Avoid Electrical Equipment
Water conducts electricity, so you want to avoid electrical equipment whenever you are in standing water. If you know there is electricity running through your basement flood, you should turn off the power to your home before anyone enters the lower levels for the best flood safety. Even if you are damp and not currently in water, you should avoid the electricity.
Call for Help
Storm-caused flooding can trap you in the upper levels of your home. If you need emergency help during a storm, you should call someone as soon as you can. After the danger has passed, you may need help restoring your home. Getting in touch with storm restoration services can make your cleanup process much easier.
The heavy rains of a storm may cause flooding in Sumner, WA. Knowing the best flood safety techniques can keep you and your home in one piece during a disaster.
5 Common Types of Household Mold
5 Common Types of Household Mold
It's not uncommon to discover mold growing in your Puyallup, WA, home. Mold growth can occur under several different circumstances, depending on the type of fungi in question. Before you begin your mold remediation process, you should identify which species is the culprit.
More commonly referred to as the infamous black mold, Stachybotrys is perhaps the most common type of residential mold. Much like the name implies, it has a dark green or black color and may feel slimy to the touch. It's very common in places that come into frequent contact with water, or in areas that have recently suffered some form of water damage.
This species of mold is often confused for black mold, as it thrives under the same damp or high humidity conditions, has a very similar appearance and is just about as common as its cousin. Instead of feeling slimy, Alternaria has an almost velvety texture due to the wispy dark green or brown hairs that sprout on its surface.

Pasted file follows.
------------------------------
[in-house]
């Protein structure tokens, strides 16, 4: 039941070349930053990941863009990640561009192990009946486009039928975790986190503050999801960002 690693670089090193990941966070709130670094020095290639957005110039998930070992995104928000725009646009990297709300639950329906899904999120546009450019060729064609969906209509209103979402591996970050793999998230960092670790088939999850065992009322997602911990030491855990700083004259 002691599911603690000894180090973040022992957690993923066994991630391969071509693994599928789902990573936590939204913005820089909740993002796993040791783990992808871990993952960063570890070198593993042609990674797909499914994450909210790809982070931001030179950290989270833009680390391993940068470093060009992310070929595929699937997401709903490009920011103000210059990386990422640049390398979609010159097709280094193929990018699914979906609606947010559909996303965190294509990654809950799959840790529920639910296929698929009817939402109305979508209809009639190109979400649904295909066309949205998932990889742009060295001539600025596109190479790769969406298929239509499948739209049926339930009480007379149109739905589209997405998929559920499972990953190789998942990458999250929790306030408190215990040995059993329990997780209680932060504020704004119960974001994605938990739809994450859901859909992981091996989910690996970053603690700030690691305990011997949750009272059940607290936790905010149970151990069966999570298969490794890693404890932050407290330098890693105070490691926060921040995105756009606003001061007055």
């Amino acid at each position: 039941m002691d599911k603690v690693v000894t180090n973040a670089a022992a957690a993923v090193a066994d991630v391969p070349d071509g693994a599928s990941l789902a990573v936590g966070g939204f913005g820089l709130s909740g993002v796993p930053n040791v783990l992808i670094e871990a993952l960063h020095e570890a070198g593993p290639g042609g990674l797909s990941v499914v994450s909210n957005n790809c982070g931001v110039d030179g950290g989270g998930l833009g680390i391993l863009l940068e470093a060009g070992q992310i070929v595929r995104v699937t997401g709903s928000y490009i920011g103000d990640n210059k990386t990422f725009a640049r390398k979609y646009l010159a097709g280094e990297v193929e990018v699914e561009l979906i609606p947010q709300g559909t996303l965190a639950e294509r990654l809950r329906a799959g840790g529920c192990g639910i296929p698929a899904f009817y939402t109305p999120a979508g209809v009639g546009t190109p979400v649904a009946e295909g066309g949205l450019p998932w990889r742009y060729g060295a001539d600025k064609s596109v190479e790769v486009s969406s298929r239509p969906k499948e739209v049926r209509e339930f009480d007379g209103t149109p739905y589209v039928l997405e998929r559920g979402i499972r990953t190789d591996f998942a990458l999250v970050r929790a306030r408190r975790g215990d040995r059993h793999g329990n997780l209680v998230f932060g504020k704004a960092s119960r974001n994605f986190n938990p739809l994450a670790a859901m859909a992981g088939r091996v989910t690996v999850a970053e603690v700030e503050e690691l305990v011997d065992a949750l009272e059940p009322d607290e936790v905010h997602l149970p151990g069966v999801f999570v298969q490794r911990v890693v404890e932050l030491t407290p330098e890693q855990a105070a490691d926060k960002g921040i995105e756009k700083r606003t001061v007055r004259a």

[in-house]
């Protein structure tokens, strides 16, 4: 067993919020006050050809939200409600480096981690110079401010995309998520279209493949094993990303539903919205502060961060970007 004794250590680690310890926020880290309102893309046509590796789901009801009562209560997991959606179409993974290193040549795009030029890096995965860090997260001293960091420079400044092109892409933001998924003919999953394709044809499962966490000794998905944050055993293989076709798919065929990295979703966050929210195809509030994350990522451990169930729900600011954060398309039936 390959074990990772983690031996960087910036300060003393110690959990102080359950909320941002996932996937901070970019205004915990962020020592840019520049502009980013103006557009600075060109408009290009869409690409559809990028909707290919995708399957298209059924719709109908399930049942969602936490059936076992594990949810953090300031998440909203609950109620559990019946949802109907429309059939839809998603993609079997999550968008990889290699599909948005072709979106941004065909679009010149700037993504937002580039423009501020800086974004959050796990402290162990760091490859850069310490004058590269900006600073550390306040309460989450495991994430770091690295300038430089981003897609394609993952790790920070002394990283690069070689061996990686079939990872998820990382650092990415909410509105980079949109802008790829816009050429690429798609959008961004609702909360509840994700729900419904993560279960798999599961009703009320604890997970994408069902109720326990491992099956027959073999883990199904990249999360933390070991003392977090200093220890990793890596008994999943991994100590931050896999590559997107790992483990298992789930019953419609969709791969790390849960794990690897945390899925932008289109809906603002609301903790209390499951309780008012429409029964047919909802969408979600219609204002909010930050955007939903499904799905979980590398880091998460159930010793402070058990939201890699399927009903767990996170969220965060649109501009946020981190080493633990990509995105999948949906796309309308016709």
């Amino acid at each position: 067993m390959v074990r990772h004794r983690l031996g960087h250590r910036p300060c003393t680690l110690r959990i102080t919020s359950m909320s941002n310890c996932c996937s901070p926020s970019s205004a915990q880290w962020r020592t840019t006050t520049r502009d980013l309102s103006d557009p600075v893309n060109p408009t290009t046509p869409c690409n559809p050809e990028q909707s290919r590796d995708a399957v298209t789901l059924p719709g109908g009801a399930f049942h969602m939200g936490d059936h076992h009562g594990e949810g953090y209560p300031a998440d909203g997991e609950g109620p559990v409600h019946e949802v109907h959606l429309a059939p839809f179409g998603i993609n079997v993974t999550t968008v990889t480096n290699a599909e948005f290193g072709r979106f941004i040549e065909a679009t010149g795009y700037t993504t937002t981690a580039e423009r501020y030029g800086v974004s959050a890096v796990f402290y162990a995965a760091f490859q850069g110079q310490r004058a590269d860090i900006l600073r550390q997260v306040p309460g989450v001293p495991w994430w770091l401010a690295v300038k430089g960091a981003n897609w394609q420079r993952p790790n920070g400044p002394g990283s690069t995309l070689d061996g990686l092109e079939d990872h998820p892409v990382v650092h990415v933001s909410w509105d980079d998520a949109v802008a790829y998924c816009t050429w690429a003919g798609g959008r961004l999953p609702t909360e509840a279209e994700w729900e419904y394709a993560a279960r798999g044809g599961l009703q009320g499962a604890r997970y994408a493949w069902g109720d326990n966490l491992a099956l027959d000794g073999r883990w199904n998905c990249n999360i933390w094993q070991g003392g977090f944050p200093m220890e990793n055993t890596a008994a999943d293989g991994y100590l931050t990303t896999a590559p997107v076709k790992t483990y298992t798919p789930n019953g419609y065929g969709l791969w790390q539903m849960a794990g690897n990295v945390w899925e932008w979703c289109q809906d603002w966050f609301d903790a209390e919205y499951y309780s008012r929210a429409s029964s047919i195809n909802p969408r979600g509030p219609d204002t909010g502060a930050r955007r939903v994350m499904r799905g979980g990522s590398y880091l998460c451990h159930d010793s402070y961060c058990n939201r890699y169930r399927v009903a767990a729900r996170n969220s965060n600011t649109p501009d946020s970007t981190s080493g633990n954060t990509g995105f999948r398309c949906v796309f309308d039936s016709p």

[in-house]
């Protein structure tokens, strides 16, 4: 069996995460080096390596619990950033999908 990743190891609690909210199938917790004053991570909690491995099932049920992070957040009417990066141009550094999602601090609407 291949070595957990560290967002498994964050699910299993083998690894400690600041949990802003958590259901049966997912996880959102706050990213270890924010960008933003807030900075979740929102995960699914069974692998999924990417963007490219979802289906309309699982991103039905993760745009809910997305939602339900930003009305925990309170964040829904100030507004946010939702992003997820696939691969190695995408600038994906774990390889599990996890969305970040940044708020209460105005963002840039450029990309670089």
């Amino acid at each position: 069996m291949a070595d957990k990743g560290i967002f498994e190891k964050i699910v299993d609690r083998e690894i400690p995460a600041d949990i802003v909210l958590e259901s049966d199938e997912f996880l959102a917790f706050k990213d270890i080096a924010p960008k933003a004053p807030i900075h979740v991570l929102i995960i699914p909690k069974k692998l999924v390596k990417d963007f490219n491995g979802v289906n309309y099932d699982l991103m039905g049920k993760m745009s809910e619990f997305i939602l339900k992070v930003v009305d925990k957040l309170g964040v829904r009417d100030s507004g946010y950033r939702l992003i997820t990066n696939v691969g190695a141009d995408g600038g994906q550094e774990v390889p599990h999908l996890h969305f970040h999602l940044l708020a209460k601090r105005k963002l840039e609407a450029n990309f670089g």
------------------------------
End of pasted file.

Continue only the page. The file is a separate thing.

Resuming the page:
Once again, this type of mold growth is quite common in water damaged structures. When it first appears, it boasts a white or gray color before slowly fading to dark brown or black over time. You're more likely to smell this species before you see it, due to its musty odor.
You should check for this type of fungus behind your wallpaper or on painted wooden surfaces. This mold appears pink or brown in color when it's young and slowly fades to black over time, much like chaetomium.
This versatile species of mold can thrive in both warm and cold environments. You're most likely to find it growing in your carpeting, upholstery and other types of fabrics. It boasts a soft, suede-like texture and green coloring.
You could potentially find several different mold species growing in your home, so it's important that you know which common varieties to look for. Contact mold remediation experts like SERVPRO of Puyallup/Sumner for assistance if you do discover mold growth in your home.